This is a guest post by Eric Bloom, Executive Director of IT Management and Leadership Institute.
As the leader of a virtual IT Team, properly interacting with your staff is much more complex and problematic than communicating with a group all working from the same location.
There are, however, many techniques and processes that can be employed to minimize the effect of distance on your ability to effectively communicate with and manage your staff.
“Out of sight, out of mind” is one of the most obvious and insidious issues.
When people work outside of the office, unless your company’s culture is very accustomed to this, it’s very easy to forget that your remote employees exist.
I don’t mean that this is done in a mean or calculating way. I simply suggest that if six people are physically planning on meeting in a local conference room, as COVID-19 fades away, it’s easy to forget to call the seventh person, who will be connecting in via phone.
While forgetting to call someone for inclusion in a meeting is somewhat embarrassing, it’s the tip of the iceberg in regard to the issues that can occur. These include:
- Remote employees may feel isolated and forgotten and leave the company.
- You may forget to assign them tasks, thus reducing department productivity.
- Without proper work direction, remote employees, wanting to keep busy, may perform the wrong task or perform the right task the wrong way.
Simple Ways to Minimize “Out of Sight, Out of Mind” Phenomenon
One way to minimize the “out of sight, out of mind” phenomenon is to schedule regular one-on-one meetings with remote team members to assure they are receiving enough of your attention.
Regarding meetings, a quick trick is to include “Connect with virtual callers” as the meetings first agenda item.
Small tricks like these and those listed below will save you, as the manager of virtual team members, from continually having to apologize to your staff for having continually forgotten them.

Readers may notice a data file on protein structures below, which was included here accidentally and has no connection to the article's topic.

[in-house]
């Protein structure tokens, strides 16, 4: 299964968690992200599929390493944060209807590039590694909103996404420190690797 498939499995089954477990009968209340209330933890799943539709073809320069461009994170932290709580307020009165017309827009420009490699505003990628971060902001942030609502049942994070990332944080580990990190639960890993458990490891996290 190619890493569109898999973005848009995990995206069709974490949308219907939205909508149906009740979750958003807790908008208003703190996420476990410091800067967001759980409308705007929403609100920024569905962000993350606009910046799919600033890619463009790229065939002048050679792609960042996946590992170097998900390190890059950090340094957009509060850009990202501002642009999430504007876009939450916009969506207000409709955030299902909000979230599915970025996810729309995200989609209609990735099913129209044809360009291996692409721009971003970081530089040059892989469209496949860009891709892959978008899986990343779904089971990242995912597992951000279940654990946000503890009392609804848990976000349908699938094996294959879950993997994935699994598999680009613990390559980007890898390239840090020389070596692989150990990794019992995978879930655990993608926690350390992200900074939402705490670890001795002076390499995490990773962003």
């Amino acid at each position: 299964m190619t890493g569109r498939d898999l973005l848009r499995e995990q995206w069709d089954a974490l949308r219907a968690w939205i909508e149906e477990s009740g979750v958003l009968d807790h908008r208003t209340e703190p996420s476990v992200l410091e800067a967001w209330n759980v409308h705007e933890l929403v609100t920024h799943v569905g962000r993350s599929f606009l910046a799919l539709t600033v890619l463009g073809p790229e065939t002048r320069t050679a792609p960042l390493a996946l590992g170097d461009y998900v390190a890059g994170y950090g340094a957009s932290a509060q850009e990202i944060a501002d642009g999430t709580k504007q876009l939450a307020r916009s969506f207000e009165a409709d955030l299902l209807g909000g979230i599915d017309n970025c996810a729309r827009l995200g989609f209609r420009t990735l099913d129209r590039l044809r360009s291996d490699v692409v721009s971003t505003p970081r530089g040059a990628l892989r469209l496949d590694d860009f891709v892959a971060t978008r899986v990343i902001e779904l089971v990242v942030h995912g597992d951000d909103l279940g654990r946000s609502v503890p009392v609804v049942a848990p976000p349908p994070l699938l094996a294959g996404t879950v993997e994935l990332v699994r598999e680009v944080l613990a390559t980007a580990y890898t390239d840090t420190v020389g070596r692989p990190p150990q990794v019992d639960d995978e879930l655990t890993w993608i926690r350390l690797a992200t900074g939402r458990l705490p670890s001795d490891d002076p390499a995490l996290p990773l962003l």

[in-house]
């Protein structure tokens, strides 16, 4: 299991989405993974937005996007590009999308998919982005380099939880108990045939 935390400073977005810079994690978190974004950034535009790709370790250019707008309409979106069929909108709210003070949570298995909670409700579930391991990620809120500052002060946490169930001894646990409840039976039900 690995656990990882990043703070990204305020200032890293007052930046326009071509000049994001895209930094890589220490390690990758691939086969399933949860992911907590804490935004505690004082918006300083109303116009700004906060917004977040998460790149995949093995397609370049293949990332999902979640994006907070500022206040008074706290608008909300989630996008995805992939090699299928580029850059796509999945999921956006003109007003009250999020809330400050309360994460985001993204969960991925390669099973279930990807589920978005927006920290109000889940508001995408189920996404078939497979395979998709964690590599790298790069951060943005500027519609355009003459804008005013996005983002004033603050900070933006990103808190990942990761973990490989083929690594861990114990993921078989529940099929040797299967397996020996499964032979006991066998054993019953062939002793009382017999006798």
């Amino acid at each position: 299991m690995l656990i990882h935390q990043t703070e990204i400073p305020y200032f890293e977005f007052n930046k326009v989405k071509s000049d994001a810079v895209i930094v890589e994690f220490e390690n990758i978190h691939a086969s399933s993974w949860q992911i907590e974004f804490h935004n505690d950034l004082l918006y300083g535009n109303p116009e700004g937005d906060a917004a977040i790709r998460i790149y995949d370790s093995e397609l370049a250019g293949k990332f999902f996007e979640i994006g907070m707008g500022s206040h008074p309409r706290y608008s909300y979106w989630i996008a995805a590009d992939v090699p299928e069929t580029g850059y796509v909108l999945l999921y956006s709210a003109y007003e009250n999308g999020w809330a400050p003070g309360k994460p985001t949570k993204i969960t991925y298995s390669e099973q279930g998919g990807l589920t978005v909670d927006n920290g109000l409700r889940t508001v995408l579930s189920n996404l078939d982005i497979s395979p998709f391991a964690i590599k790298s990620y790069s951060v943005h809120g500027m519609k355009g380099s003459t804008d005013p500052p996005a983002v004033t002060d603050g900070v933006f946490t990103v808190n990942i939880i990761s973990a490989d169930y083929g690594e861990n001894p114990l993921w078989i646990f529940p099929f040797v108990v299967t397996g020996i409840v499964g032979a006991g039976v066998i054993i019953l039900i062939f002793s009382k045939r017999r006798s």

1. Have them call you for meetings, rather than you call them.
This saves you from last-minute absent-mindedness.
2. Require them to send you a short daily status email.
This provides them with an ongoing outlet to inform you of their good work and a daily reminder to you that they exist.
3. Establish a department-level blog or discussion board to allow all employees, local and remote, to converse online.
This enables efficient communication between those in the office and creates an ongoing communication channel into the office for those working remotely.
4. Define responsiveness rules.
That is to say, how quickly they must respond to you and how quickly you agree to respond to them. This sets proper expectations and communication etiquette. This should also be done between your staff and those on your virtual team.
5. If possible, use video calls via Zoom, Google Hangout, Microsoft Teams or other similar tools.
Using video isn’t as good as them actually being there, but it is quite good and can help build personal bonds between you and your remote staff, as well as bonds between your staff members, thus helping your group develop a sense of “team”.
6. If possible, have face-to-face meetings at some standard interval, based on distance, budget, and business necessity.
Occasionally being with someone in person is a great relationship builder. This can be of much value in good times, but especially when conflicts arise.
7. If all your work time is spent in the office, work from home once in a while
This will remind yourself what it’s like being outside the office and trying to communicate with those at the office.
An additional benefit of working an occasional day from home is that it will familiarize you with the technology limitations and processes used by your staff when connected to the office via company laptop or home computer.
In closing, managing people at a single physical location certainly has its challenges, but when you add distance to the mix, the communication becomes even more complex.
One of these complexities is the potential need to modify your management style to effectively engage, supervise, instruct, and evaluate team members who work at distant locations, whether it be down the street, across the country, or around the world.
Until next time, lead well, innovate, and continue to grow.
Eric Bloom is the Executive Director of the IT Management and Leadership Institute, Founder of OfficeInfluence.com, author of the book “Office Influence: Get What You Want from The Mailroom to the Boardroom”, an Amazon bestselling author, speaker, trainer and executive coach.
Eric is also a former nationally syndicated columnist, TEDx speaker, and recognized thought leader on the use of influence in the workplace.
He is also a Past President of National Speakers Association New England, a Certified Professional Speaker (CSP), and the author of various other books, including “Productivity Driven Success” and “The CIO’s Guide to Staff Needs, Growth, and Productivity”. Prior to his current role, Eric was a senior IT executive at various firms including Fidelity Investments, Monster.com and Independence Investments.